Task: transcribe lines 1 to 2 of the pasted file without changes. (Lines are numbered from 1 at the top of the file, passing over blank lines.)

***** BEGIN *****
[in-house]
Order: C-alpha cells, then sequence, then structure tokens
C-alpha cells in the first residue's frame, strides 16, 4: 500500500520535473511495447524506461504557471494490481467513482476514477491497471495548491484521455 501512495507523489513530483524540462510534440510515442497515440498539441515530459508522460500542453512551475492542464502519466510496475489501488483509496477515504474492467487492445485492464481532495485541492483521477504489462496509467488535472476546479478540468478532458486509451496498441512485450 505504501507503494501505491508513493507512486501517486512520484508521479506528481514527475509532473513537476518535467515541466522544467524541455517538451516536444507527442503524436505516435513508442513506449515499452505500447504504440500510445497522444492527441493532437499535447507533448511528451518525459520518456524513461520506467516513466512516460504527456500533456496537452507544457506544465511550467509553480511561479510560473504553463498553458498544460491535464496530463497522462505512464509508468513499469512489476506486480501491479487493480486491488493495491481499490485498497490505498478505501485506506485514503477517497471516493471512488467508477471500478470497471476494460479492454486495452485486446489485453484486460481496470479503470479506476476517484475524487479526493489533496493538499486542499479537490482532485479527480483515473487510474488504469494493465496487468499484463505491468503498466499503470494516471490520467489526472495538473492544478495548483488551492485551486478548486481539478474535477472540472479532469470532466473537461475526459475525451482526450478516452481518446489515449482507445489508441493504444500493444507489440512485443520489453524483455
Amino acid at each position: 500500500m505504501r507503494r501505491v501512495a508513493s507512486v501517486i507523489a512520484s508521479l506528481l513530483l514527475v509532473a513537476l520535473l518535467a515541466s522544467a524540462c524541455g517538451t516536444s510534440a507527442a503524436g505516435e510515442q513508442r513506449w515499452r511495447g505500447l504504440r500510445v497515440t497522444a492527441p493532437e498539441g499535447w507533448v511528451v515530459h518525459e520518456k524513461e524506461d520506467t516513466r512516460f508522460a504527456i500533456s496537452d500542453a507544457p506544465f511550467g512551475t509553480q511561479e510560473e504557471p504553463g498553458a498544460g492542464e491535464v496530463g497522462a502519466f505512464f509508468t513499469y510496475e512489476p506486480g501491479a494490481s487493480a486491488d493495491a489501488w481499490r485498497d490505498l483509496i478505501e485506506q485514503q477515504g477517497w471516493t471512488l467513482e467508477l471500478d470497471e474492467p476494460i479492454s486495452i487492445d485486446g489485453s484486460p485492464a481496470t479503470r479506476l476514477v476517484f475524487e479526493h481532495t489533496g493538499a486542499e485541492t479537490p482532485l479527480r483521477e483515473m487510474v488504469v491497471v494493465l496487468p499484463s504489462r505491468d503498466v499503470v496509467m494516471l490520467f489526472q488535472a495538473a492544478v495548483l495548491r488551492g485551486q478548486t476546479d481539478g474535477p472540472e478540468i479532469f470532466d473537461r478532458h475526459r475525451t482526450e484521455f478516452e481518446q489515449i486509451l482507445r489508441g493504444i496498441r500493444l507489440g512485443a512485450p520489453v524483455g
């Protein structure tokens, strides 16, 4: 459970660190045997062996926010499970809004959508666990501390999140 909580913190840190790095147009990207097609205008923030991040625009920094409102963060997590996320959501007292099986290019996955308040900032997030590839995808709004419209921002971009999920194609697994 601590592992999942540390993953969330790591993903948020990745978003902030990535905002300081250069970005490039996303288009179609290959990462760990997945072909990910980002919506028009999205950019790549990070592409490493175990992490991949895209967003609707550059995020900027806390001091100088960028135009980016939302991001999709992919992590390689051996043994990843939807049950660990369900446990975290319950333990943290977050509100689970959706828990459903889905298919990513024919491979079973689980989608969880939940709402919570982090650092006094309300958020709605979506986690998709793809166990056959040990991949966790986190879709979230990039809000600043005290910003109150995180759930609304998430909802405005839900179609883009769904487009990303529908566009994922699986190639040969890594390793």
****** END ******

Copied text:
[in-house]
Order: C-alpha cells, then sequence, then structure tokens